Varicose veins—enlarged, colored and twisted veins just beneath the skin—affect up to 25% of adults, and as many as half of all adults over age 50.
For many, varicose veins are merely unsightly. For some, aching legs may be a symptom, although these are not really a health risk. The main health risk is that, over the long term, skin ulcers may develop around the site of varicose veins.
The good news: The newest varicose vein treatments are quick, safe and highly effective. Most can be done quickly in your doctor's office.
Finding A Specialist
Veins are responsible for returning blood to the heart to be reoxygenated. They contain a series of one-way valves that let blood move forward but not backward. But aging, obesity, pregnancy and other factors can make certain valves—especially those in the legs—malfunction, causing blood to pool in these veins, making them enlarged, twisted and purplish.
Varicose veins are unsightly but usually not medically dangerous. However, they may also be the sign of a valve dysfunction either in the deep or superficial veins.
Common mistake: Failing to seek evaluation from a board-certified vascular surgeon, interventional radiologist or other doctor who specializes in treating varicose veins. To find one, go to the Web site for the Society for Vascular Surgery (www.vascularweb.org) or the Society of Interventional Radiology (www.sirweb. org). These specialists will give you a careful exam to determine if the veins are linked to a more serious problem.
Another benefit: If underlying medical problems are detected, your health insurance is likely to cover the treatment cost. Varicose vein treatments for purely cosmetic reasons are typically not covered by insurance.
When the doctor examines you, he/she will start with a visual exam and take a full history, including symptoms such as swelling (a possible sign of a more serious problem), itching or painful, aching legs at the end of the day and any history of blood clots.
The most important exam element is a venous duplex ultrasound scan of the veins in both legs, from hip to ankle. The scan takes about 30 minutes. The doctor may have the equipment in his office or refer you to an accredited vascular lab. The scan will detect any blood clots or other blockages in the deep veins of your legs. If there is a blockage in the deep veins, your superficial veins could be providing a pathway for blood going to your heart-and treatment for superficial varicosities without tending to the deep-vein issues could cause serious leg swelling and other complications.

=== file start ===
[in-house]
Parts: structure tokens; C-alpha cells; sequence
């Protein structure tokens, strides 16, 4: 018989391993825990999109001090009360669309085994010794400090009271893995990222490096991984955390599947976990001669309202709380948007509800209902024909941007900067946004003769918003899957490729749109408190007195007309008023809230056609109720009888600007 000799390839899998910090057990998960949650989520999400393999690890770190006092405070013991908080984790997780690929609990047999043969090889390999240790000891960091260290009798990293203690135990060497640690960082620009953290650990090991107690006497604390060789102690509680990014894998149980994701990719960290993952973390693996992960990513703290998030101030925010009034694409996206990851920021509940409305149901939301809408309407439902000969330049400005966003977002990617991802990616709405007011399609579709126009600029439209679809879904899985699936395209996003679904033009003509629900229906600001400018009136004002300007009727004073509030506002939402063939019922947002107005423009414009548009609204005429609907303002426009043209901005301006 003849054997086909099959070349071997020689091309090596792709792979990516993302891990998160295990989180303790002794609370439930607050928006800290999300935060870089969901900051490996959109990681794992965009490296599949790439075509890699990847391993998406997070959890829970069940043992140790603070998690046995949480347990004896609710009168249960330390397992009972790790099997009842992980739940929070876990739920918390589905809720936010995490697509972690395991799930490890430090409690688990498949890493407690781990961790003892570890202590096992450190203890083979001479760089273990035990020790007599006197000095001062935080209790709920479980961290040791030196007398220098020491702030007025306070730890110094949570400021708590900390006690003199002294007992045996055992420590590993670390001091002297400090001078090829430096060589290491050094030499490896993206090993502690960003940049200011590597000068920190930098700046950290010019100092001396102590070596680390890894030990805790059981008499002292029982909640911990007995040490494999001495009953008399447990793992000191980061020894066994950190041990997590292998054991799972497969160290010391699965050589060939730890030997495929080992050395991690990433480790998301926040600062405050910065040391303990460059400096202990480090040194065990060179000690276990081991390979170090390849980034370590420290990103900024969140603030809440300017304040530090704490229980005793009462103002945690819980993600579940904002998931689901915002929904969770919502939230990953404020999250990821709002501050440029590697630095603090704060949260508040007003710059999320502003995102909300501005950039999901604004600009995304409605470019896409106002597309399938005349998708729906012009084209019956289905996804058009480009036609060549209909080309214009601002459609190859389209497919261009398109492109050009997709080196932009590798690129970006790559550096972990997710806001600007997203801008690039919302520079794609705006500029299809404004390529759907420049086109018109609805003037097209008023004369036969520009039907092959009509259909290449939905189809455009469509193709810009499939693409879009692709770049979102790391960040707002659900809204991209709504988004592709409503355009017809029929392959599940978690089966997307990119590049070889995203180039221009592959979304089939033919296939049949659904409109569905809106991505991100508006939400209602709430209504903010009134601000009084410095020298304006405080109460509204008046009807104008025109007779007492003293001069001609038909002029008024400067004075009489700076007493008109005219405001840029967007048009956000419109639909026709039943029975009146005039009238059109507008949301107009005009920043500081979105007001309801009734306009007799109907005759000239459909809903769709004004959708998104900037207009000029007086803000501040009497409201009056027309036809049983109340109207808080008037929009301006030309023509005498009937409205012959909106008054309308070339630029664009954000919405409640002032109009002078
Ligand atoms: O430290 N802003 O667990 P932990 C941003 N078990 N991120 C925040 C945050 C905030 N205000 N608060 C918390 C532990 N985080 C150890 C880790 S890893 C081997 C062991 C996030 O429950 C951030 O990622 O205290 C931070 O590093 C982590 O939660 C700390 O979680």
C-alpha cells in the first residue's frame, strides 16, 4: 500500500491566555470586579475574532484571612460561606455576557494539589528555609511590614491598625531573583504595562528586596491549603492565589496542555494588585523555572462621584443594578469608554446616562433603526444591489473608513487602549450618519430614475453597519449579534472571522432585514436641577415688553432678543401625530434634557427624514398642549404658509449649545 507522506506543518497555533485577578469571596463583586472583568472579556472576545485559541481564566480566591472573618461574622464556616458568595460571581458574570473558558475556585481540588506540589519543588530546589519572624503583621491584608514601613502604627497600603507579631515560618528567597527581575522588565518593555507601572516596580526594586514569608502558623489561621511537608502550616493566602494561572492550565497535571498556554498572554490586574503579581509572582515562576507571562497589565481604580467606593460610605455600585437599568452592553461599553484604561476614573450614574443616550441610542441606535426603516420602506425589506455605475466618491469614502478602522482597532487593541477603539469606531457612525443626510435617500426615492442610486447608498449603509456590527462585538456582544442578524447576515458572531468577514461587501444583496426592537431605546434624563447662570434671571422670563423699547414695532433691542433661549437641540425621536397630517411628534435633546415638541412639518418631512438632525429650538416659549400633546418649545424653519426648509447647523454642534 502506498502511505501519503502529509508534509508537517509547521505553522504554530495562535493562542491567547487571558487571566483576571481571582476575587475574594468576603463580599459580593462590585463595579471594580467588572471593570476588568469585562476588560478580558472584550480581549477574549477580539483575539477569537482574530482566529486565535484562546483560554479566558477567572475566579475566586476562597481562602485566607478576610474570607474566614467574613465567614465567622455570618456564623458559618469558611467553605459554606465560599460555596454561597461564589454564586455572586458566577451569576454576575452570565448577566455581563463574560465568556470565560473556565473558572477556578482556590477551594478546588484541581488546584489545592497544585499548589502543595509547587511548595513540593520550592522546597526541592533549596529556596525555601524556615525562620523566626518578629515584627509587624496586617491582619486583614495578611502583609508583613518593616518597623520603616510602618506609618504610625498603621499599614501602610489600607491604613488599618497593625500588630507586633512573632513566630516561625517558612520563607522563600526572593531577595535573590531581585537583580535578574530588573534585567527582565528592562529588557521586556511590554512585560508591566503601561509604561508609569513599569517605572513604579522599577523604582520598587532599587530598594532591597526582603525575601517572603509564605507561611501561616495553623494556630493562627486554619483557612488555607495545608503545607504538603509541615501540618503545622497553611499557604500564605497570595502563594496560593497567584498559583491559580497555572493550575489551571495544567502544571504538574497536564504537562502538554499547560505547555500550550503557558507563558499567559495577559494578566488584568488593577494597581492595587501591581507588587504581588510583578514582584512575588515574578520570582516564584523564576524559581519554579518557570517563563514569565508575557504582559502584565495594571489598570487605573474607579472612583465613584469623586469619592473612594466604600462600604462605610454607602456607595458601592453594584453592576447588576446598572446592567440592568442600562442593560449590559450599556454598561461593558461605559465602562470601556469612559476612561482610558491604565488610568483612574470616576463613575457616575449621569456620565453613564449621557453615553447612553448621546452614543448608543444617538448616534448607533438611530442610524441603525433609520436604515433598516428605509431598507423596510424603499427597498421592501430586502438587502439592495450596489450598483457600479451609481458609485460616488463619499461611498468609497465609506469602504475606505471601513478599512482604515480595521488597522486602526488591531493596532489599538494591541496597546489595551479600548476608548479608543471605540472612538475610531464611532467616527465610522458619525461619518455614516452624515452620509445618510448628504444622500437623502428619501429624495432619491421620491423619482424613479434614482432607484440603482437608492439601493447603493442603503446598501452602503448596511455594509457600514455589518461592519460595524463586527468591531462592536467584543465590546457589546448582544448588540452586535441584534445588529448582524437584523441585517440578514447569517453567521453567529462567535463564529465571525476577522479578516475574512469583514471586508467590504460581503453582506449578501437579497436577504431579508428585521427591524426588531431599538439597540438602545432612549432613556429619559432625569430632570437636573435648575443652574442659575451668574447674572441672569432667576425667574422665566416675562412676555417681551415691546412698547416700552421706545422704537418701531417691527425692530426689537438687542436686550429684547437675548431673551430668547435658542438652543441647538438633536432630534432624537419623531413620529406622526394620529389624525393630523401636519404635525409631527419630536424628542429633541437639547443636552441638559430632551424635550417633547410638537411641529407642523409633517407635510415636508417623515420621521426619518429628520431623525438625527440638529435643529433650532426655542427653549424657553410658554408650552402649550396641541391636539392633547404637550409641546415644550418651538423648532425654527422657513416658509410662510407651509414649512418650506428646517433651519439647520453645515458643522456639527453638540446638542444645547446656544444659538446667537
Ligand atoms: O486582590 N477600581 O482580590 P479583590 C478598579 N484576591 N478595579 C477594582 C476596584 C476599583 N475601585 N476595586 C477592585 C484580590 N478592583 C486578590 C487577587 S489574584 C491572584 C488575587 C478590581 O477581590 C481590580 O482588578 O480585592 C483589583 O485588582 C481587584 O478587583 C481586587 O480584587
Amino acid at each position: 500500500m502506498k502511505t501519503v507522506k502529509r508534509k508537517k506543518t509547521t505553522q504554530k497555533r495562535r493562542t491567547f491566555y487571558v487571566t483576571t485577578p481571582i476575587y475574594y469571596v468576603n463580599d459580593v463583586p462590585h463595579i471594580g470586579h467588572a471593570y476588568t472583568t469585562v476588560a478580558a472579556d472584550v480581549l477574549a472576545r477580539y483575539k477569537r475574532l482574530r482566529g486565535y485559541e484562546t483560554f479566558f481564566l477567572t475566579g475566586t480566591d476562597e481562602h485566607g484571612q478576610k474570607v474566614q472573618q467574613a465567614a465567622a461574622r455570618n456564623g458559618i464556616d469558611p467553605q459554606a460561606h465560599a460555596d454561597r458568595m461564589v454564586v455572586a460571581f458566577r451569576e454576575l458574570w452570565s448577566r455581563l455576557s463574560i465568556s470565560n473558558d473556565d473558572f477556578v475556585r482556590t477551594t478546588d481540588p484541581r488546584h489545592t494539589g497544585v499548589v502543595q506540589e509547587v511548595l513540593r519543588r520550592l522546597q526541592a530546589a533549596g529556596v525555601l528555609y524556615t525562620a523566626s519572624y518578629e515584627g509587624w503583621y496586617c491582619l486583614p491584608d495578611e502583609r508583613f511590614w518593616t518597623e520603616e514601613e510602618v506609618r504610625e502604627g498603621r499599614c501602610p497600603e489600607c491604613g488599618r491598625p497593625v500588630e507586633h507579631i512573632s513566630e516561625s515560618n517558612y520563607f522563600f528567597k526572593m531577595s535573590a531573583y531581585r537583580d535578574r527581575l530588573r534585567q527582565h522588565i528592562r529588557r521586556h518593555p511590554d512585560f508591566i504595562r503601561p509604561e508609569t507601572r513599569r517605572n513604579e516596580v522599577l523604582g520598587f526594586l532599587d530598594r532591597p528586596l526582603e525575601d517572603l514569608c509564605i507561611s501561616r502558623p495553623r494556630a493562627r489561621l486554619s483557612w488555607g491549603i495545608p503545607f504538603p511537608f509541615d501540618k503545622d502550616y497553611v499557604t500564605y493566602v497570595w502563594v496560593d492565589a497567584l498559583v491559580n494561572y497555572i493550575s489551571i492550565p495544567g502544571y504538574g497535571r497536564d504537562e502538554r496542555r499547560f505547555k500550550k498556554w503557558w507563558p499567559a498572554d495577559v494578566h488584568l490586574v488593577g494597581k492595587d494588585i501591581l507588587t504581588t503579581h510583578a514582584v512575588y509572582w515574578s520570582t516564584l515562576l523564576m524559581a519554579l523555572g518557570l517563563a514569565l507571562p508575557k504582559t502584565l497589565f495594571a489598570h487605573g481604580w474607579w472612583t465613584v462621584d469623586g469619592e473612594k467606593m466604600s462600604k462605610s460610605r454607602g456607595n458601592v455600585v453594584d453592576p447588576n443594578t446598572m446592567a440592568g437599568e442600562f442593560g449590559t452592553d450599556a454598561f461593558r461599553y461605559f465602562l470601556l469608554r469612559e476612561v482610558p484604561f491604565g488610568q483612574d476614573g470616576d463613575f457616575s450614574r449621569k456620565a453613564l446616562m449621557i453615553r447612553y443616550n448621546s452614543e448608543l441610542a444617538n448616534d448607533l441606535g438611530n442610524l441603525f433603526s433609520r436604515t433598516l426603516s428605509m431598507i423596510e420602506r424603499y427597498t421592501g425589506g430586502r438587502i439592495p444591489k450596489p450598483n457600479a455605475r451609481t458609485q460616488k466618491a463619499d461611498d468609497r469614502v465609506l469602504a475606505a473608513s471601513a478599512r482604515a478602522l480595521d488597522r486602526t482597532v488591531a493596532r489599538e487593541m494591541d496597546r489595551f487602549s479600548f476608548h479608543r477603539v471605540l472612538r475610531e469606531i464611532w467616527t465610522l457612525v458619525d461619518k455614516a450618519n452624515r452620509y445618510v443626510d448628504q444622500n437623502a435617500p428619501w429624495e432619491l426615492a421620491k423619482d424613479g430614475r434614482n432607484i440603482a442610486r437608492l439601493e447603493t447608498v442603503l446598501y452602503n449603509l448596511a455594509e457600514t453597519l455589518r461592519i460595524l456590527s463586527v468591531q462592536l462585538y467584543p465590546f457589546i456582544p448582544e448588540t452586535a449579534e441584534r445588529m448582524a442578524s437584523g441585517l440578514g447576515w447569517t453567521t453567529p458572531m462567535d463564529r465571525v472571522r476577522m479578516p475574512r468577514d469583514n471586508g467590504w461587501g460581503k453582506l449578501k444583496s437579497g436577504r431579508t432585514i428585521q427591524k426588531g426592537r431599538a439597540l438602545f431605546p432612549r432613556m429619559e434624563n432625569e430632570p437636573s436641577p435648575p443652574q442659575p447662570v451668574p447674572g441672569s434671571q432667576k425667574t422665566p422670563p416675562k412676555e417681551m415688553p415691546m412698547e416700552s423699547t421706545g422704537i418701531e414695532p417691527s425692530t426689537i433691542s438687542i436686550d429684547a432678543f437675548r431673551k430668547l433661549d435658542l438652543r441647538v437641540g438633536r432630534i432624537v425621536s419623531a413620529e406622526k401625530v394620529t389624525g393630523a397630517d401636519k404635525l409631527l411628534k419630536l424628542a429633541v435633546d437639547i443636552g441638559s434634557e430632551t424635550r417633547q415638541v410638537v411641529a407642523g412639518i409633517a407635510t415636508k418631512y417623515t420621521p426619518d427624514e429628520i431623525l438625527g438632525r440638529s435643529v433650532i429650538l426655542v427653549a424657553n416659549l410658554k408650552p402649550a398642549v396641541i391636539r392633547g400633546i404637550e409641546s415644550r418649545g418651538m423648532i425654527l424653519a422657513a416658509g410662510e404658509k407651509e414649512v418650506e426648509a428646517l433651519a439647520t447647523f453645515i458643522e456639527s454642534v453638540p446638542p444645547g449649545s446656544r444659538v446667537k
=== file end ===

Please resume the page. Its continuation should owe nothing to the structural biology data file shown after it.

The scan also maps out the network of varicose veins and determines if they're linked to a dysfunction in the major valves of the great saphenous vein--the large superficial vein running the length of each leg. If these valves principally located in the groin and top of the thigh-are dysfunctional, this vein must be closed from groin to knee before treating any tributary veins. Otherwise, lower varicose veins will persist and new ones develop.
Saphenous Vein Treatment
Treatment for great saphenous veins used to involve inserting a plastic tube through an incision and pulling out the vein ("stripping"). Technology developed during the past five years has now replaced the old method with two new treatments: Radiofrequency endovenous obliteration and endovenous laser therapy.
In both procedures, a catheter is inserted into the vein—usually from the knee to the groin—heated and gradually withdrawn, causing the vein to collapse. (Following the procedure, the blood previously flowing through the vein becomes naturally redirected into other leg veins.) Results are immediate. The process uses local anesthesia and may be done in the doctor's office, though many physicians prefer a hospital or surgical center. The patient is up and walking after the procedure and wears compression bandages for 24 to 48 hours afterward. The procedure is only minimally painful and patients are able to resume normal activity after 48 hours.